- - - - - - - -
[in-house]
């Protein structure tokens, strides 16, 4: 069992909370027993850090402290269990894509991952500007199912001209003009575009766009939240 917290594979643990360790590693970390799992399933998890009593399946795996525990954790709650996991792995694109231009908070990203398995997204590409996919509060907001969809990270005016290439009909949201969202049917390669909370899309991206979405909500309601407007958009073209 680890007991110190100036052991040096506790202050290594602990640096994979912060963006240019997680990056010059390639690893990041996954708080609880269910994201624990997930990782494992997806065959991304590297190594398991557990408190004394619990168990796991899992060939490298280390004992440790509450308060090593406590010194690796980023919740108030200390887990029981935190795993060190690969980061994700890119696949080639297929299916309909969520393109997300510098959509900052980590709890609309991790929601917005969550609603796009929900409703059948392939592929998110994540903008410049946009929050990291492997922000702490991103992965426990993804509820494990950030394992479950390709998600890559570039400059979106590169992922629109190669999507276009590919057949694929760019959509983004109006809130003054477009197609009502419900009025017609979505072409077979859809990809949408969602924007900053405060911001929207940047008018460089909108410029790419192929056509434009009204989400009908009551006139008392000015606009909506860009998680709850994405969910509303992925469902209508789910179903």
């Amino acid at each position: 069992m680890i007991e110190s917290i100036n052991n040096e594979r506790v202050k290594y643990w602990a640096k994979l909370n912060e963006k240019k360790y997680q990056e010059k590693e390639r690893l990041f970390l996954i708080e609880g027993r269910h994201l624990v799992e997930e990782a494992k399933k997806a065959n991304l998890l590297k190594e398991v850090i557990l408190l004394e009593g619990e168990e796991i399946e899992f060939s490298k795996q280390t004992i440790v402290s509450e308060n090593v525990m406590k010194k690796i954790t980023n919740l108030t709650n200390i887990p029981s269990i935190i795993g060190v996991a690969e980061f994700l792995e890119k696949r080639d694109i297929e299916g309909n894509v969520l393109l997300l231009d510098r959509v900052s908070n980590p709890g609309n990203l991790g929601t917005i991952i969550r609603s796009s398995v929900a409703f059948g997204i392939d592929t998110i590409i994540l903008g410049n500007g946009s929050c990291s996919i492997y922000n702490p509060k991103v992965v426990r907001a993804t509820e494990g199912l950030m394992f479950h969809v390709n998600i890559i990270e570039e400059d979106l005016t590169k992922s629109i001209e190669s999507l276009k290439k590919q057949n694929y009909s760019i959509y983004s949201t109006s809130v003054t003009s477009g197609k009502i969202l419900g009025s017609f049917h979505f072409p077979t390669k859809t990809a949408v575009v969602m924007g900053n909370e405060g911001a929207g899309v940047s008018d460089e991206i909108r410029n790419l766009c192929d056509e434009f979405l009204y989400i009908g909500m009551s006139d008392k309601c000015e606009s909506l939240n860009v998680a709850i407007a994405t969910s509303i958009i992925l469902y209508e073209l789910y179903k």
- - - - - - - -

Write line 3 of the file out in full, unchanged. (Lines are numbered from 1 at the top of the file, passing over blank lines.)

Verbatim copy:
């Amino acid at each position: 069992m680890i007991e110190s917290i100036n052991n040096e594979r506790v202050k290594y643990w602990a640096k994979l909370n912060e963006k240019k360790y997680q990056e010059k590693e390639r690893l990041f970390l996954i708080e609880g027993r269910h994201l624990v799992e997930e990782a494992k399933k997806a065959n991304l998890l590297k190594e398991v850090i557990l408190l004394e009593g619990e168990e796991i399946e899992f060939s490298k795996q280390t004992i440790v402290s509450e308060n090593v525990m406590k010194k690796i954790t980023n919740l108030t709650n200390i887990p029981s269990i935190i795993g060190v996991a690969e980061f994700l792995e890119k696949r080639d694109i297929e299916g309909n894509v969520l393109l997300l231009d510098r959509v900052s908070n980590p709890g609309n990203l991790g929601t917005i991952i969550r609603s796009s398995v929900a409703f059948g997204i392939d592929t998110i590409i994540l903008g410049n500007g946009s929050c990291s996919i492997y922000n702490p509060k991103v992965v426990r907001a993804t509820e494990g199912l950030m394992f479950h969809v390709n998600i890559i990270e570039e400059d979106l005016t590169k992922s629109i001209e190669s999507l276009k290439k590919q057949n694929y009909s760019i959509y983004s949201t109006s809130v003054t003009s477009g197609k009502i969202l419900g009025s017609f049917h979505f072409p077979t390669k859809t990809a949408v575009v969602m924007g900053n909370e405060g911001a929207g899309v940047s008018d460089e991206i909108r410029n790419l766009c192929d056509e434009f979405l009204y989400i009908g909500m009551s006139d008392k309601c000015e606009s909506l939240n860009v998680a709850i407007a994405t969910s509303i958009i992925l469902y209508e073209l789910y179903k």